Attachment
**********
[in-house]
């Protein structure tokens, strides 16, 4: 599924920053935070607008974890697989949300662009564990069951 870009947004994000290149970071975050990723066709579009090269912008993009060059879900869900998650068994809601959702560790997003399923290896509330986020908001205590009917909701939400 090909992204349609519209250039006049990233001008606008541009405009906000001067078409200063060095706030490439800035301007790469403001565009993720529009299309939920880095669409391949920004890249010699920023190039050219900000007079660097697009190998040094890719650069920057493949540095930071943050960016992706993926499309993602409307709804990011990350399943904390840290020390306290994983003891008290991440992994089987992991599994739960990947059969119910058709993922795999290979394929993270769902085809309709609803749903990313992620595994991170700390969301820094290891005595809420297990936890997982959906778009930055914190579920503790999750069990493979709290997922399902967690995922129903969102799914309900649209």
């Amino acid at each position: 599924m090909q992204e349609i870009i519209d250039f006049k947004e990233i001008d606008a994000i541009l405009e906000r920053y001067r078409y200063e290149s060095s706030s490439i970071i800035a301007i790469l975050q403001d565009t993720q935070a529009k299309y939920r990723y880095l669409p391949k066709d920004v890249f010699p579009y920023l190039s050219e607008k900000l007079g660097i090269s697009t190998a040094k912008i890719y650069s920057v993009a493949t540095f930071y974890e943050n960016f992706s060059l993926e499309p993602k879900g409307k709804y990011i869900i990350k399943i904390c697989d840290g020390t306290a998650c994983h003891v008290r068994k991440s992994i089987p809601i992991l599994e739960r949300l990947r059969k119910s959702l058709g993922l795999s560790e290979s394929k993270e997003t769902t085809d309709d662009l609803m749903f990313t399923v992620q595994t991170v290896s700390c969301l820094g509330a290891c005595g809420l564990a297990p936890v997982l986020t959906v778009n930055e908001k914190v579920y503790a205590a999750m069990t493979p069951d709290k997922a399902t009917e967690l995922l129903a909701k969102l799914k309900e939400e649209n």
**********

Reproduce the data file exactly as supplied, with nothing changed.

[in-house]
């Protein structure tokens, strides 16, 4: 599924920053935070607008974890697989949300662009564990069951 870009947004994000290149970071975050990723066709579009090269912008993009060059879900869900998650068994809601959702560790997003399923290896509330986020908001205590009917909701939400 090909992204349609519209250039006049990233001008606008541009405009906000001067078409200063060095706030490439800035301007790469403001565009993720529009299309939920880095669409391949920004890249010699920023190039050219900000007079660097697009190998040094890719650069920057493949540095930071943050960016992706993926499309993602409307709804990011990350399943904390840290020390306290994983003891008290991440992994089987992991599994739960990947059969119910058709993922795999290979394929993270769902085809309709609803749903990313992620595994991170700390969301820094290891005595809420297990936890997982959906778009930055914190579920503790999750069990493979709290997922399902967690995922129903969102799914309900649209």
């Amino acid at each position: 599924m090909q992204e349609i870009i519209d250039f006049k947004e990233i001008d606008a994000i541009l405009e906000r920053y001067r078409y200063e290149s060095s706030s490439i970071i800035a301007i790469l975050q403001d565009t993720q935070a529009k299309y939920r990723y880095l669409p391949k066709d920004v890249f010699p579009y920023l190039s050219e607008k900000l007079g660097i090269s697009t190998a040094k912008i890719y650069s920057v993009a493949t540095f930071y974890e943050n960016f992706s060059l993926e499309p993602k879900g409307k709804y990011i869900i990350k399943i904390c697989d840290g020390t306290a998650c994983h003891v008290r068994k991440s992994i089987p809601i992991l599994e739960r949300l990947r059969k119910s959702l058709g993922l795999s560790e290979s394929k993270e997003t769902t085809d309709d662009l609803m749903f990313t399923v992620q595994t991170v290896s700390c969301l820094g509330a290891c005595g809420l564990a297990p936890v997982l986020t959906v778009n930055e908001k914190v579920y503790a205590a999750m069990t493979p069951d709290k997922a399902t009917e967690l995922l129903a909701k969102l799914k309900e939400e649209n």